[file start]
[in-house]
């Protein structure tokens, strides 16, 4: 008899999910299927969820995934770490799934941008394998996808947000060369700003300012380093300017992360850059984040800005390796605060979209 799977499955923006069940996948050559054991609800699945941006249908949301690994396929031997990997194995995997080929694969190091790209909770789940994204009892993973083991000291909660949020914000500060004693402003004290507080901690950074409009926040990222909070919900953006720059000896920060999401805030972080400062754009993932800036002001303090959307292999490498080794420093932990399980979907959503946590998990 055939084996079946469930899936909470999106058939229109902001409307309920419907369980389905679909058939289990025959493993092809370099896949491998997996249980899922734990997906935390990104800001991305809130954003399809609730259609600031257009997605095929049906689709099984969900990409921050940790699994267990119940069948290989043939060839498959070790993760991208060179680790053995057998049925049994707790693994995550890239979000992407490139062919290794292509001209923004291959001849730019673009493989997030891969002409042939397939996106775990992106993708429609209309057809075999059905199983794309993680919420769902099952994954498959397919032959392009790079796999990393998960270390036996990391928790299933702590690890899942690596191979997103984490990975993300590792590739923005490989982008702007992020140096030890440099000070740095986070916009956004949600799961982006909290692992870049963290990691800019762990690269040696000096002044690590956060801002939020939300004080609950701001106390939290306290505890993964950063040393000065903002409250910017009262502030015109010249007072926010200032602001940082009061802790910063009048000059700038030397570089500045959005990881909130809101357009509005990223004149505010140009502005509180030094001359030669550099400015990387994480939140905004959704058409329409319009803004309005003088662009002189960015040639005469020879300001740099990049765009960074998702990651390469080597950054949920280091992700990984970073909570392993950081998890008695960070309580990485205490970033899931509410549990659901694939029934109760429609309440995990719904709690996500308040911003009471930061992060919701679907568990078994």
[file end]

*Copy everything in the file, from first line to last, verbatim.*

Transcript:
[in-house]
């Protein structure tokens, strides 16, 4: 008899999910299927969820995934770490799934941008394998996808947000060369700003300012380093300017992360850059984040800005390796605060979209 799977499955923006069940996948050559054991609800699945941006249908949301690994396929031997990997194995995997080929694969190091790209909770789940994204009892993973083991000291909660949020914000500060004693402003004290507080901690950074409009926040990222909070919900953006720059000896920060999401805030972080400062754009993932800036002001303090959307292999490498080794420093932990399980979907959503946590998990 055939084996079946469930899936909470999106058939229109902001409307309920419907369980389905679909058939289990025959493993092809370099896949491998997996249980899922734990997906935390990104800001991305809130954003399809609730259609600031257009997605095929049906689709099984969900990409921050940790699994267990119940069948290989043939060839498959070790993760991208060179680790053995057998049925049994707790693994995550890239979000992407490139062919290794292509001209923004291959001849730019673009493989997030891969002409042939397939996106775990992106993708429609209309057809075999059905199983794309993680919420769902099952994954498959397919032959392009790079796999990393998960270390036996990391928790299933702590690890899942690596191979997103984490990975993300590792590739923005490989982008702007992020140096030890440099000070740095986070916009956004949600799961982006909290692992870049963290990691800019762990690269040696000096002044690590956060801002939020939300004080609950701001106390939290306290505890993964950063040393000065903002409250910017009262502030015109010249007072926010200032602001940082009061802790910063009048000059700038030397570089500045959005990881909130809101357009509005990223004149505010140009502005509180030094001359030669550099400015990387994480939140905004959704058409329409319009803004309005003088662009002189960015040639005469020879300001740099990049765009960074998702990651390469080597950054949920280091992700990984970073909570392993950081998890008695960070309580990485205490970033899931509410549990659901694939029934109760429609309440995990719904709690996500308040911003009471930061992060919701679907568990078994």